AME Offers Performance Suspension For Your Classic Truck 1967-72 C10
By Ron Ceridono – Photography by Chadly Johnson
Early in 1970 Art Morrison could be found at any number of dragstrips behind the wheel of the VW pickup wheelstander named “American Flyer”—and fly it with a fuel-fired big-block Chevy in the bed. By 1971, Art Morrison Enterprises began as a one-man operation in a home garage focusing primarily on manufacturing drag race chassis along with related components, and, as it’s often said, the rest is history.
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Over the years Art Morrison Enterprises’ product line expanded most notably by pioneering the high-performance, bolt-on chassis market, which began with the ’55-57 Chevy GT Sport chassis developed in 2002. Today, Art Morrison Enterprises can provide custom one-off chassis for almost anything with wheels, along with a complete line of vehicle-specific chassis, including ’67-72 Chevrolet/GMC pickups.
Art Morrison Enterprises’ C10 chassis is based on 2×6-inch frame rails with bracing and crossmembers engineered to provide a significantly stiffer foundation when compared to the stock frame. As Art Morrison Enterprises’ president, Matt Jones, explains it, “The GT Sport front suspension was designed with higher load ratings in mind. Wilwood’s forged knuckle was the foundation primarily due to the bolt-on hub bearing. This type of bearing fits every wheel out there, unlike the spindle-type design. Compared to previous designs every material specification was increased. Control arm tubes are thicker and larger diameter, bushing diameter is used in the lower arm, the welded bosses in the crossmember are larger and everything is in double shear.” Jones adds, “the most notable change is the lower arm design.” The front inner control arm bushing is right at axle centerline, as a result all the lateral load is to that bushing and makes the overall design very stiff. Also, the rear bushing is placed far away to lengthen that lever arm—meaning that bushing doesn’t have to work as hard to control the forces, which means there’s less deflection under braking and cornering, not to mention longer bushing life.”
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A major focus of the GT Sport suspension design was driveability and what is best described as street manners. Jones points out, “The roll center migrates less than 3 inches during hard cornering.” That’s engineer-speak that means the point the chassis rotates around as the vehicle leans in a corner remains relatively constant despite the suspension’s movement; in other words, the vehicle’s handling remains consistent in the corners, eliminating the need for countless steering corrections. In addition, Jones tells us the suspension’s camber gain is aggressive enough to make any truck handle well, which is another way of saying the tires’ treads stay planted to the pavement when cornering, providing the best possible grip. All these factors can be summed up by saying the GT Sport chassis’ handling characteristics will be very predictable in any situation.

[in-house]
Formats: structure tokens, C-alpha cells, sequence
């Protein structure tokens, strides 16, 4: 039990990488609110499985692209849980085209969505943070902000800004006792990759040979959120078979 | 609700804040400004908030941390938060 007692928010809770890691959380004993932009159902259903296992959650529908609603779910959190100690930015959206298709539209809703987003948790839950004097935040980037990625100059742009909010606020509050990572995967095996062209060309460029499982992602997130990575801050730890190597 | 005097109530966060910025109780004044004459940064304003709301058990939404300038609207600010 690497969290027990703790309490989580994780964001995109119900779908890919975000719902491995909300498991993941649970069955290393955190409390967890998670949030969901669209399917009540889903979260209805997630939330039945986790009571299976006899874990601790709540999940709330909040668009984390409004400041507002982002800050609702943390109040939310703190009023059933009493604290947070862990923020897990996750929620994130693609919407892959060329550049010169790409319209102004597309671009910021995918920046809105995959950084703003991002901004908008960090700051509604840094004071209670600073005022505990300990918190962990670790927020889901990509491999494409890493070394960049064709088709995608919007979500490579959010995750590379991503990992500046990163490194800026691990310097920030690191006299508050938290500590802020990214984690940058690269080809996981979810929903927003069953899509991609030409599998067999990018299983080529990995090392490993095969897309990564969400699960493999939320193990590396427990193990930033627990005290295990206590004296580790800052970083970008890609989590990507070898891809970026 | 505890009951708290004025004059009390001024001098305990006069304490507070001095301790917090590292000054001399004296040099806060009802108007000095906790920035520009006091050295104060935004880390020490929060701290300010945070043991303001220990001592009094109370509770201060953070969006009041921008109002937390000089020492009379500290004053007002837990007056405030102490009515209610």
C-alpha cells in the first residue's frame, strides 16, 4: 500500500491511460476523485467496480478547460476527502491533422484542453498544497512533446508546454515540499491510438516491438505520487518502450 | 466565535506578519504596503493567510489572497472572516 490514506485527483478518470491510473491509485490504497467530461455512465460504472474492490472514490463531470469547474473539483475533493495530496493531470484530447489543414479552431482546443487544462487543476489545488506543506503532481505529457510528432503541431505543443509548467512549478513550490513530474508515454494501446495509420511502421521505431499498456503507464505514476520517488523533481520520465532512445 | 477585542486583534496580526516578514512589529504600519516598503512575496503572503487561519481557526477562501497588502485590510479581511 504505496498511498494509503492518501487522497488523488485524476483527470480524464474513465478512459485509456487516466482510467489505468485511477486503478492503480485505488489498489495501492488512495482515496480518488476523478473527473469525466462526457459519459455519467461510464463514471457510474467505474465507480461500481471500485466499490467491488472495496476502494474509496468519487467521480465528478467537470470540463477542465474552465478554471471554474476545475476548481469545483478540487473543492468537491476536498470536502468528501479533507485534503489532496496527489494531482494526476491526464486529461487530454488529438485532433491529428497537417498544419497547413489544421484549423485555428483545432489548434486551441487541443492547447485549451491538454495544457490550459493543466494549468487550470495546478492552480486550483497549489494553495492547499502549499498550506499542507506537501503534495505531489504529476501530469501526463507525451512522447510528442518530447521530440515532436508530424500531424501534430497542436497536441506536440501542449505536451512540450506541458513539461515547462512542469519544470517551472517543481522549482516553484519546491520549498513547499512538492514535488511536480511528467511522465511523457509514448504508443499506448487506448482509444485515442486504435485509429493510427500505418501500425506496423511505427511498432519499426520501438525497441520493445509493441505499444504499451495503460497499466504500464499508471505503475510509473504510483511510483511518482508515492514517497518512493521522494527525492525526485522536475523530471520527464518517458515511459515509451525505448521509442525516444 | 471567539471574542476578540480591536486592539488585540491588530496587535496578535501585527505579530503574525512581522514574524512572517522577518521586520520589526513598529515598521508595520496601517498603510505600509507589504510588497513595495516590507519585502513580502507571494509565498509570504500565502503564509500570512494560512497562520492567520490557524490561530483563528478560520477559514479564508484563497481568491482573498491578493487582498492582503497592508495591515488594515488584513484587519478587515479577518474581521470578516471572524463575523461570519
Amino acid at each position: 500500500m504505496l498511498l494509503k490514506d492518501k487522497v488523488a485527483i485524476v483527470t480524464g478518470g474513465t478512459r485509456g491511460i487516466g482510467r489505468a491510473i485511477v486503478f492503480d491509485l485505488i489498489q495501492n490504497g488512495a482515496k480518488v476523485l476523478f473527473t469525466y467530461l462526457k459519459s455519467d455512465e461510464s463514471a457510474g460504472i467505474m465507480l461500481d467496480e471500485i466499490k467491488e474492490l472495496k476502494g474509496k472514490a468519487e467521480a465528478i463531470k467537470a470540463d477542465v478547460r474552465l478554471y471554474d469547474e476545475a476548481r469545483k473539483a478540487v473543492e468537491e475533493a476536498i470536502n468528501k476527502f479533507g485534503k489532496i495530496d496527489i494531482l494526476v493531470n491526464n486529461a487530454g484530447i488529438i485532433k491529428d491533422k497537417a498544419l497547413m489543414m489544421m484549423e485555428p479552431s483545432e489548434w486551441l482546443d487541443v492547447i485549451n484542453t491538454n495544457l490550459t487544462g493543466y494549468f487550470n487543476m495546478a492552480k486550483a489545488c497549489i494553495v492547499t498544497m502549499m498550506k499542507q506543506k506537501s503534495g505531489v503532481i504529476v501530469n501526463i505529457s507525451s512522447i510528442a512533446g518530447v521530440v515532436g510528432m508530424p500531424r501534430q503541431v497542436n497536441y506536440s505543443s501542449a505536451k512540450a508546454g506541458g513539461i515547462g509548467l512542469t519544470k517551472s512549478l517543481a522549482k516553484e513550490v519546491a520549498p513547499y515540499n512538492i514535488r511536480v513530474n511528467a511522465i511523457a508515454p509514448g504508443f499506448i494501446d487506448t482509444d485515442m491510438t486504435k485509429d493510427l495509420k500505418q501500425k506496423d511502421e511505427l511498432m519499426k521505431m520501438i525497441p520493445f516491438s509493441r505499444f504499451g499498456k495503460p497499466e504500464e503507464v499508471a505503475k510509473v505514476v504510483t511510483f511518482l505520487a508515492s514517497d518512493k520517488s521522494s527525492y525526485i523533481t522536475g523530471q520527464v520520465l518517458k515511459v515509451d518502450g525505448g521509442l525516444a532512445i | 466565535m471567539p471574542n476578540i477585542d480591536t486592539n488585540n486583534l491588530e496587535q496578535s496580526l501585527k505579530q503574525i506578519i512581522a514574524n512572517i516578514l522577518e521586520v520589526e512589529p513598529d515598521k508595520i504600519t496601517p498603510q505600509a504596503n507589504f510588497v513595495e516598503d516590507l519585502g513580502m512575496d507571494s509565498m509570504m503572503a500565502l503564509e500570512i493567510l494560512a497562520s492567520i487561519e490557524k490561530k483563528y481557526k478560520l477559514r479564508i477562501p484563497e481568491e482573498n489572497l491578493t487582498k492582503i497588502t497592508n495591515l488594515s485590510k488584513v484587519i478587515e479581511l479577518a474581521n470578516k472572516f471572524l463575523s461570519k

To complement the GT Sport front suspension, Art Morrison Enterprises’ offers the tried-and-true rear suspension combination of a 9 inch rear end housing with a triangulated four-bar and coilovers. Also available is Art Morrison Enterprises’ sophisticated Multi-Link independent rear suspension (see “Riding on a Cloud” story in the Oct. ’22 issue of CTP).
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Like the thousands of award-winning rides built by pro builders and home hobbyists, owners of ’67-72 Chevy C10 pickups can take advantage of the superior handling, improved ride quality, and lowered stance with GT Sport C10 chassis from Art Morrison Enterprises. It’s a bolt-in project with no welding required and the result will be performance car handling in a classic truck package. What could be better than that?
Art Morrison Enterprises